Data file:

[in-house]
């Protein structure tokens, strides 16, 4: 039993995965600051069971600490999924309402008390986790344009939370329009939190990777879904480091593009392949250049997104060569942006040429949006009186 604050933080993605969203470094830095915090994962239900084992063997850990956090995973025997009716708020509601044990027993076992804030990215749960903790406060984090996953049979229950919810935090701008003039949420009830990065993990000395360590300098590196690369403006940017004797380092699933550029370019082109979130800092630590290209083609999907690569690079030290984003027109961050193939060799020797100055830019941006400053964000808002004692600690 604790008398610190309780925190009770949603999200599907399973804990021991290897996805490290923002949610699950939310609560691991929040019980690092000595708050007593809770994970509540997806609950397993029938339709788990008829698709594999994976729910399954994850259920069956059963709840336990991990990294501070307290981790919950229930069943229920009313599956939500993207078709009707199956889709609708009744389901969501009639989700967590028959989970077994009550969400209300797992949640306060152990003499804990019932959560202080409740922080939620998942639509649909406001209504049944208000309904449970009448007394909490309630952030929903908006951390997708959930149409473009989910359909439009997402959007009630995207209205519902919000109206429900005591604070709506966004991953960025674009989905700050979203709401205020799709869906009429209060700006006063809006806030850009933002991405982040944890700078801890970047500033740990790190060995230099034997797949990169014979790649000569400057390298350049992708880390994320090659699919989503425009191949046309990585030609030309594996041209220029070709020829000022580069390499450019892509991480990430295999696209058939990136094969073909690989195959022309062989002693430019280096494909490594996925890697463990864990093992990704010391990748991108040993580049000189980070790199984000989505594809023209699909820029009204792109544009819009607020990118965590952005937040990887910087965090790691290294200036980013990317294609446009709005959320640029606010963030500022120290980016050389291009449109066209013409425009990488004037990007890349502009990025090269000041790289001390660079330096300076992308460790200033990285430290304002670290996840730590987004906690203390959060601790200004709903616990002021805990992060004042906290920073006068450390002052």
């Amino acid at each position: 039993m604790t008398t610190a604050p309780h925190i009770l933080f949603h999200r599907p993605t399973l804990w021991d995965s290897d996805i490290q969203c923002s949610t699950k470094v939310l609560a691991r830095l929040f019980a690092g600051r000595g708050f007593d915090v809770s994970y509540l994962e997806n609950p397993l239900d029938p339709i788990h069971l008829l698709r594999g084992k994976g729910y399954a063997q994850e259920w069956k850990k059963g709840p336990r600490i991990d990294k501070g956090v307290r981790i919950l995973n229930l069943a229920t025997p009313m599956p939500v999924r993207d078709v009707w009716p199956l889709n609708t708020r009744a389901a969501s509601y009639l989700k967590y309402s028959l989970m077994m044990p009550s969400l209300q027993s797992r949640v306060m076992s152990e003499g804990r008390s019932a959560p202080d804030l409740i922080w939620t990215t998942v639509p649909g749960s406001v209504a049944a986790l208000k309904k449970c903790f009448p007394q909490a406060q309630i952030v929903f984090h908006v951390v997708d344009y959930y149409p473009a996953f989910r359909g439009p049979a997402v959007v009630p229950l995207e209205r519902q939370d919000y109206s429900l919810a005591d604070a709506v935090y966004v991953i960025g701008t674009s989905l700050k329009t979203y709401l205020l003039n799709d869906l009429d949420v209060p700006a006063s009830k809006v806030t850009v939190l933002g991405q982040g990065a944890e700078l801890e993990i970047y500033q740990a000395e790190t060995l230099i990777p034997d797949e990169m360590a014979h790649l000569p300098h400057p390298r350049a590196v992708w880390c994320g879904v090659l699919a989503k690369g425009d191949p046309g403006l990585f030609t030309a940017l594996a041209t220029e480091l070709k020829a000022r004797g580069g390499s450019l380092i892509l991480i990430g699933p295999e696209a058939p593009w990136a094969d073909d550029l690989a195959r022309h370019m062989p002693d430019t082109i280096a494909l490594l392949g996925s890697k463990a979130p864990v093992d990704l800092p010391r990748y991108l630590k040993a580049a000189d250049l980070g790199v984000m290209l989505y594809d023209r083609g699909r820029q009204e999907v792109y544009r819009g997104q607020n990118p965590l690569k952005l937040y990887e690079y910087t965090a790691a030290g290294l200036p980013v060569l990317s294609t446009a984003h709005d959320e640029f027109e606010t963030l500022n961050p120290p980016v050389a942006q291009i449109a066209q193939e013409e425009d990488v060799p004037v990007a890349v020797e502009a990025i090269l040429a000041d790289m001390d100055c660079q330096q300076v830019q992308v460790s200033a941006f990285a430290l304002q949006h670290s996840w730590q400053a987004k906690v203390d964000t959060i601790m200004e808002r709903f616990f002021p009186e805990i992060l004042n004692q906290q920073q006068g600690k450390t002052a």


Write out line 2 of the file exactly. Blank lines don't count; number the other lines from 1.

């Protein structure tokens, strides 16, 4: 039993995965600051069971600490999924309402008390986790344009939370329009939190990777879904480091593009392949250049997104060569942006040429949006009186 604050933080993605969203470094830095915090994962239900084992063997850990956090995973025997009716708020509601044990027993076992804030990215749960903790406060984090996953049979229950919810935090701008003039949420009830990065993990000395360590300098590196690369403006940017004797380092699933550029370019082109979130800092630590290209083609999907690569690079030290984003027109961050193939060799020797100055830019941006400053964000808002004692600690 604790008398610190309780925190009770949603999200599907399973804990021991290897996805490290923002949610699950939310609560691991929040019980690092000595708050007593809770994970509540997806609950397993029938339709788990008829698709594999994976729910399954994850259920069956059963709840336990991990990294501070307290981790919950229930069943229920009313599956939500993207078709009707199956889709609708009744389901969501009639989700967590028959989970077994009550969400209300797992949640306060152990003499804990019932959560202080409740922080939620998942639509649909406001209504049944208000309904449970009448007394909490309630952030929903908006951390997708959930149409473009989910359909439009997402959007009630995207209205519902919000109206429900005591604070709506966004991953960025674009989905700050979203709401205020799709869906009429209060700006006063809006806030850009933002991405982040944890700078801890970047500033740990790190060995230099034997797949990169014979790649000569400057390298350049992708880390994320090659699919989503425009191949046309990585030609030309594996041209220029070709020829000022580069390499450019892509991480990430295999696209058939990136094969073909690989195959022309062989002693430019280096494909490594996925890697463990864990093992990704010391990748991108040993580049000189980070790199984000989505594809023209699909820029009204792109544009819009607020990118965590952005937040990887910087965090790691290294200036980013990317294609446009709005959320640029606010963030500022120290980016050389291009449109066209013409425009990488004037990007890349502009990025090269000041790289001390660079330096300076992308460790200033990285430290304002670290996840730590987004906690203390959060601790200004709903616990002021805990992060004042906290920073006068450390002052």